Many citizens also want to forget about the period where enforced disappearances were a daily threat. It is as if by ignoring the darkness they can make sure that it never occurs again. But of course that isn’t true. Evil doesn’t go away just because you ignore its existence. And this brings me to the part of me that is repelled by the darkness. More specifically my own darkness. On my blog I am pretty open about my emotions and my struggles, but in my everyday life, I often do whatever I can to ignore the darkness within myself and I suppress my emotions. I am disgusted by political violence but I will confront it and study it and advocate against it with all my might, but when it comes to focusing on my own personal life and emotions-I will run the other way but I can never run quite far enough. And while my research sometimes provides a distraction, it just as often also fuels the despair I feel. In an attempt to not feel at all, I end up feeling too much.

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Despair. Hopelessness. I go through phases where those emotions are not quite as intense. They remain stuffed in the background like white noise-always there but simply a minor irritant. (Yes I know some people find white noise relaxing. Not me). Other times, despair and hopelessness have me trapped. And I ask, why do I keep going? Why am I still here? It feels cruel. The Monks in this episode of Doctor Who have basically created an alternative reality that is pure hell. The intelligent people know that the world they are in are fake and they seek to escape it by “committing suicide” but then they become trapped in another fake hell-hole.  I don’t personally believe in a physical hell so if I kill myself I’m not worried about burning in hell. But I’m not sure that death would provide much of an escape. At best (or at worst?) it would simply transfer the hell to other people. So I ask God to “turn me off.” (If I die as a result of actions not of my doing, that somehow seems less selfish and cruel to others than killing myself.)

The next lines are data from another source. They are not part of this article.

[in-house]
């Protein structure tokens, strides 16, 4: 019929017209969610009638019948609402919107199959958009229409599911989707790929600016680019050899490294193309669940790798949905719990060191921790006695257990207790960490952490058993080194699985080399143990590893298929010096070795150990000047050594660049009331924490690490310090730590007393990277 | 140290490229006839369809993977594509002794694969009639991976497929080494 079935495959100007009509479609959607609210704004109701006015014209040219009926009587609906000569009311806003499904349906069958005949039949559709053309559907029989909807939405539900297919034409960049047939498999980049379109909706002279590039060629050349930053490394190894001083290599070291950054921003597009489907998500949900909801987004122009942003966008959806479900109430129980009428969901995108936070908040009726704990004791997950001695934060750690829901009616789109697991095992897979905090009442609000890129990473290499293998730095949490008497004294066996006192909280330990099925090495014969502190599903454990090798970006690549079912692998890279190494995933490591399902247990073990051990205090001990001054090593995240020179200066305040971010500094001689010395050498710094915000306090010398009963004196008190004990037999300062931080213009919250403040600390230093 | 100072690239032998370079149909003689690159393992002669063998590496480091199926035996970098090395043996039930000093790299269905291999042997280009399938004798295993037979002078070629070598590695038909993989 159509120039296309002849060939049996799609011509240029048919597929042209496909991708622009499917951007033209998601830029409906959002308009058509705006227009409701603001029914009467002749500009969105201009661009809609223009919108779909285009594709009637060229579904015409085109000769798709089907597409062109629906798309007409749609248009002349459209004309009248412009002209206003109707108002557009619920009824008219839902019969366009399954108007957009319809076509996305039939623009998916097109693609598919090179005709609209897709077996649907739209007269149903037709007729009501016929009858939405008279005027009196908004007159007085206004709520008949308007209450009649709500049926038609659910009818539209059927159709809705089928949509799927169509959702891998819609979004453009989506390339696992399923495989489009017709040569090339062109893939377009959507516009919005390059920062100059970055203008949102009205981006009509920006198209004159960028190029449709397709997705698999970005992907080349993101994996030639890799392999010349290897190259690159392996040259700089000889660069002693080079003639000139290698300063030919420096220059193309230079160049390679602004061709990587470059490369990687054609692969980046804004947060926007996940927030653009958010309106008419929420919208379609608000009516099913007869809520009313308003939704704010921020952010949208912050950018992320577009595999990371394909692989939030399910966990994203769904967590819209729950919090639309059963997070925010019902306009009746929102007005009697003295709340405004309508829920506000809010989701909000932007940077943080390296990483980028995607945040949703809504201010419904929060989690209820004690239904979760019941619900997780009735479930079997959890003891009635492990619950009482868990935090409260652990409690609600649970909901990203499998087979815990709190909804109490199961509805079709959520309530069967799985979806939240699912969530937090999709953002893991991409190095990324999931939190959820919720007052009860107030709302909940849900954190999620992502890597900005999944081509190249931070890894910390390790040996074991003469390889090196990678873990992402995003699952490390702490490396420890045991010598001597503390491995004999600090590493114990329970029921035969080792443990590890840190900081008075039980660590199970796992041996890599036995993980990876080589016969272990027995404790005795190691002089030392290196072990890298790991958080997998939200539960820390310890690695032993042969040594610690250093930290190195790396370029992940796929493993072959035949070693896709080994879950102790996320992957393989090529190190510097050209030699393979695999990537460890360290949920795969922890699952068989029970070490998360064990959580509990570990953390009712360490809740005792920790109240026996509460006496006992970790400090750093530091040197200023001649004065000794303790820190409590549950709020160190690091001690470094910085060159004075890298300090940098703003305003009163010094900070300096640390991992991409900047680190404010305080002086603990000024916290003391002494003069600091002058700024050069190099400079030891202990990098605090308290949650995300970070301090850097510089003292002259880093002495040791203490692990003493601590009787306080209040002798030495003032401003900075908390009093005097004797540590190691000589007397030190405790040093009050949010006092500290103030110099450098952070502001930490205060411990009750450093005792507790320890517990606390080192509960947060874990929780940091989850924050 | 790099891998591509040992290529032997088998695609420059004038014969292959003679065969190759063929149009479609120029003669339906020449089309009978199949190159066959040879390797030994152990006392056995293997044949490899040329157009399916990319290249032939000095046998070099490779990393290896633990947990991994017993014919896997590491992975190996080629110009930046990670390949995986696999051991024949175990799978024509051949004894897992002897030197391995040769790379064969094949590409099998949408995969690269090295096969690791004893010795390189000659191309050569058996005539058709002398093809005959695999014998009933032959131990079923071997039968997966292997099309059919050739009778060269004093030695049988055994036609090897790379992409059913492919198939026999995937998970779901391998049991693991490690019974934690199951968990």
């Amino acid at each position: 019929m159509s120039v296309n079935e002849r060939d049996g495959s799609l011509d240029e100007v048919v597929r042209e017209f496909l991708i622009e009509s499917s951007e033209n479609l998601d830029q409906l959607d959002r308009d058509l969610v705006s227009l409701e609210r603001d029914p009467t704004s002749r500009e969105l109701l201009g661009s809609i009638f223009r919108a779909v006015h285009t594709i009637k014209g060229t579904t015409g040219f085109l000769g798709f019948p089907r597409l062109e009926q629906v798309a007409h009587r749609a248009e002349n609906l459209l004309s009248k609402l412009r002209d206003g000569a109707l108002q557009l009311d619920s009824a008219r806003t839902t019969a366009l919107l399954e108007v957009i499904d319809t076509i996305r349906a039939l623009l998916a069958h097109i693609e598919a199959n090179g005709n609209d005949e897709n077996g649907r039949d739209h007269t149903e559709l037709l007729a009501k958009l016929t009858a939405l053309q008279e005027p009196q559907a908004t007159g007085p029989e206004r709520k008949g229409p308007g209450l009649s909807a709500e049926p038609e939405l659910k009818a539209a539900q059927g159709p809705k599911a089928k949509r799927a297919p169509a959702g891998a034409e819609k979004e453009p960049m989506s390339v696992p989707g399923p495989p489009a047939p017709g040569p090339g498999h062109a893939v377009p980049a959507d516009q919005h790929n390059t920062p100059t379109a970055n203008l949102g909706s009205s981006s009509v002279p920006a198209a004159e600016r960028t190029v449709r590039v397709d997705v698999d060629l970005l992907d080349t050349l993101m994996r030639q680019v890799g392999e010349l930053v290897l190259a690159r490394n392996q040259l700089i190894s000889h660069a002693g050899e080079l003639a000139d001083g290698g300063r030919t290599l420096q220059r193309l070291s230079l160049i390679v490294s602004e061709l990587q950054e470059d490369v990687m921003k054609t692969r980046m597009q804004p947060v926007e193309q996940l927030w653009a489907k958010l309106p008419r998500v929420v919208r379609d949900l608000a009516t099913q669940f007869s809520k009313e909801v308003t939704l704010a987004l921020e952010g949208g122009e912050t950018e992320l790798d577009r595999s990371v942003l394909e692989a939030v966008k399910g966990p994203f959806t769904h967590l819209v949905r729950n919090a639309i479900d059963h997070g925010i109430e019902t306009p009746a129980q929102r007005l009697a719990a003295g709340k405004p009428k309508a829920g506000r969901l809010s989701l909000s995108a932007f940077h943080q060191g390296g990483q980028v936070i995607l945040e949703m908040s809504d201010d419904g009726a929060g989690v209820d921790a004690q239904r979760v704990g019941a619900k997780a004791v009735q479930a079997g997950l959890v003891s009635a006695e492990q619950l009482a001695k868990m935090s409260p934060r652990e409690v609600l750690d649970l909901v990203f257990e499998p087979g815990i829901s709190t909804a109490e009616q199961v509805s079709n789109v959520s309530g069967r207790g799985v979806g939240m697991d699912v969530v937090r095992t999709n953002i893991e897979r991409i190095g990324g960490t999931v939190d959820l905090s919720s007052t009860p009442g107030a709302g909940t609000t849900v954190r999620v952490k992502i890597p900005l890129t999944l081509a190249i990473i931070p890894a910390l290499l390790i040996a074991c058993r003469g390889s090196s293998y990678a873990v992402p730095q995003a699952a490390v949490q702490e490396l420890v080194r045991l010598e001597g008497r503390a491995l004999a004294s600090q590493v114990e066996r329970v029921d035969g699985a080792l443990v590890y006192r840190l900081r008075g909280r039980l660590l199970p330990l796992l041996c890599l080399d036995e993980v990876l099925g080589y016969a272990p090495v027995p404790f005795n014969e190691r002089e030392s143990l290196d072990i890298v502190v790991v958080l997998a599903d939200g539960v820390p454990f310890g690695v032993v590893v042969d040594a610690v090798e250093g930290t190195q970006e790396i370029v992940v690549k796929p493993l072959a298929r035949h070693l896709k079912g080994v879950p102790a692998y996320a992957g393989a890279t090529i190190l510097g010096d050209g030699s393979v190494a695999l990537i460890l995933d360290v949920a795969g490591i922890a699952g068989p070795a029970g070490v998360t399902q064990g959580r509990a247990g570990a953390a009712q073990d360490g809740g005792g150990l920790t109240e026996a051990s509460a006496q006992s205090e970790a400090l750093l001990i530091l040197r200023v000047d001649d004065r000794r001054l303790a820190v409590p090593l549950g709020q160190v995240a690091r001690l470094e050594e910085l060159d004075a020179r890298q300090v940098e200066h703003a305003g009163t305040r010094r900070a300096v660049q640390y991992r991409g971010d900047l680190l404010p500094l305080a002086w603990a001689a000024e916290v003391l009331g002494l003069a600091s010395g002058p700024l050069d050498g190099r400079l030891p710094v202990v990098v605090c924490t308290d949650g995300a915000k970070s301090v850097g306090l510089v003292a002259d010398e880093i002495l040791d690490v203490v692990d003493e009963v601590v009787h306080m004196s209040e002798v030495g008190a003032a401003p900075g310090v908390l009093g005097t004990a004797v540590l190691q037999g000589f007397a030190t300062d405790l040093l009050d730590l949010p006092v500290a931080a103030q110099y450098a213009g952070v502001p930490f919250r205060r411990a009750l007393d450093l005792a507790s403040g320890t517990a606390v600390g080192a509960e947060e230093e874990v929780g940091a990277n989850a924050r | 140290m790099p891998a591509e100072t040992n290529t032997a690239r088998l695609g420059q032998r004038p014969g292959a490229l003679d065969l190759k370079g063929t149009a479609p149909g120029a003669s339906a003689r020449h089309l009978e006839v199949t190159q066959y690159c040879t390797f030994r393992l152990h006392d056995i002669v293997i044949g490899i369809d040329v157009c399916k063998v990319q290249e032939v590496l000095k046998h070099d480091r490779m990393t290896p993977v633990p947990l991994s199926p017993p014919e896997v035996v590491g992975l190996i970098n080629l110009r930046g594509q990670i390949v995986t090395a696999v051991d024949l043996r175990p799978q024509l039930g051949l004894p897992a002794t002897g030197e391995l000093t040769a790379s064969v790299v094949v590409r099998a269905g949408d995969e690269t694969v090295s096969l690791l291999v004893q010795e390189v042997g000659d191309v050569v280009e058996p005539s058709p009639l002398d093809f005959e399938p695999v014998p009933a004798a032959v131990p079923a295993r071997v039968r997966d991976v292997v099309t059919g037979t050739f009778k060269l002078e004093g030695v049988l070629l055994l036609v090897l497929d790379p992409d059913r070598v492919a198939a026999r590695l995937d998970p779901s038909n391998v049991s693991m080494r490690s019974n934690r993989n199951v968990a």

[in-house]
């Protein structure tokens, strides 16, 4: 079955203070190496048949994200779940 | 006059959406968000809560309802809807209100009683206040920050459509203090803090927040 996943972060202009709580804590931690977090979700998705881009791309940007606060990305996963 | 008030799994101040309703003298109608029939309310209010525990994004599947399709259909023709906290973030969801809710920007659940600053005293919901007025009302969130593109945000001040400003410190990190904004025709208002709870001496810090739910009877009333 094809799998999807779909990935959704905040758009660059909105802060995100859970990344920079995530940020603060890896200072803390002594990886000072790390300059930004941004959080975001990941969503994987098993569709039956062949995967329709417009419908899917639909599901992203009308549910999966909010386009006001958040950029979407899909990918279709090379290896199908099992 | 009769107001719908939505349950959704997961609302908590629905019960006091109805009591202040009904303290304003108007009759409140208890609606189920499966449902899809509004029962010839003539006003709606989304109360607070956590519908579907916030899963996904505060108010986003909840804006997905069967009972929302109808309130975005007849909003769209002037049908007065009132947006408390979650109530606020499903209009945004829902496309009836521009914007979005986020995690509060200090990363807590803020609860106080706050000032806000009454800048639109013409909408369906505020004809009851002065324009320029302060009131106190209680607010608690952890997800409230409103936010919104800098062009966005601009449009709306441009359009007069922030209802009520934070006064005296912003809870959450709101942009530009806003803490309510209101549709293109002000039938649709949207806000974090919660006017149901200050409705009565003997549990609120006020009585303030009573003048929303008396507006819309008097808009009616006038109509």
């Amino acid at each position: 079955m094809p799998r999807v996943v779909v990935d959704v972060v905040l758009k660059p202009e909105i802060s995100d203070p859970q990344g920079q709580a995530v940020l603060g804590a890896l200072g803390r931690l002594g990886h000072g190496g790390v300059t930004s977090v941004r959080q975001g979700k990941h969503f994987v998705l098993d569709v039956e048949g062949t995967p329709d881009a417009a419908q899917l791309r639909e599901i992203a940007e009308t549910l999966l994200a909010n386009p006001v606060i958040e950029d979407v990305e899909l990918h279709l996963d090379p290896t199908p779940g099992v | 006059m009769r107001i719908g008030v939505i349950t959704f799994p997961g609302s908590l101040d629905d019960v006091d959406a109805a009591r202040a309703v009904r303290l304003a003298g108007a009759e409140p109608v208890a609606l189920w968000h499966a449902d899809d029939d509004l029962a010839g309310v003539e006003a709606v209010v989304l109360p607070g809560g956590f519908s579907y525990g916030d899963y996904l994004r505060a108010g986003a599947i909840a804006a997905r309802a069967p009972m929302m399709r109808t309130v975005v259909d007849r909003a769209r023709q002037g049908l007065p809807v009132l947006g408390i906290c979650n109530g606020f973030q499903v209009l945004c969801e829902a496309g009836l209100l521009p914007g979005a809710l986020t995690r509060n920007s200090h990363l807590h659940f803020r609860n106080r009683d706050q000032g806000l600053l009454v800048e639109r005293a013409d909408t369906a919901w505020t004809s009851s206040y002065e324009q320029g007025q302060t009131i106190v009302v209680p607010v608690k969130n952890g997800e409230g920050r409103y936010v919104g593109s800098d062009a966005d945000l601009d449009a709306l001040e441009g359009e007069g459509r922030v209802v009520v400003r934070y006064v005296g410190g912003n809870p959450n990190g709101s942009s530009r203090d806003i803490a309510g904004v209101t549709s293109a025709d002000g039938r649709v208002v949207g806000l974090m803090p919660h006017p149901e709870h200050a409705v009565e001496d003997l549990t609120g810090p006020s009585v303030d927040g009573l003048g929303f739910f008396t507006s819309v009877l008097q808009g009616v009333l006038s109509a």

DOCTOR: I don’t believe much. I’m not sure I believe anything. But right now, belief is all I am. Virtue is only virtue in extremis.

But yet when I do manage to confront my own darkness and not just the darkness in the world, I find that I can’t give up. I can’t give up on God, on me, or on the other people in the world who are fighting to make a better world.  A lot of times, I’m not sure what I believe-do I believe in a loving God or not? Do I believe that there is good in the world or not? Do I believe in hope or not? And intellectually, I’m not sure I believe in any of those things or as the Doctor said, “I’m not sure I believe in anything.” Yet here I am. And when I do get the courage to face my own darkness in conjunction with the shit going on in the world I find that deep within my soul, I do believe…in goodness, in compassion.  And I only recognize that when I run into the darkness rather than away from it.

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Depression, suicide, and hope

Robin Williams was found dead on August 11th, 2014 and initial reports are speculating that it was a suicide.  No, I was not a hardcore Robin Williams fan though I have seen some of his movies. I also am not one to report on celebrity deaths beyond sharing an article or two on my personal facebook page. But when it comes to suicide, I always pause a bit. I’ve been honest with my struggles with depression and suicidal thoughts, even though there continues to be a stigma attached to mental illness. (Depression, touted as a treatable disease, is often dismissed as not serious or as a pity party. Treatable does not mean curable and many people, including me, battle depression on a daily basis with the help of medication, a therapist, and the support of friends, families, and colleagues.)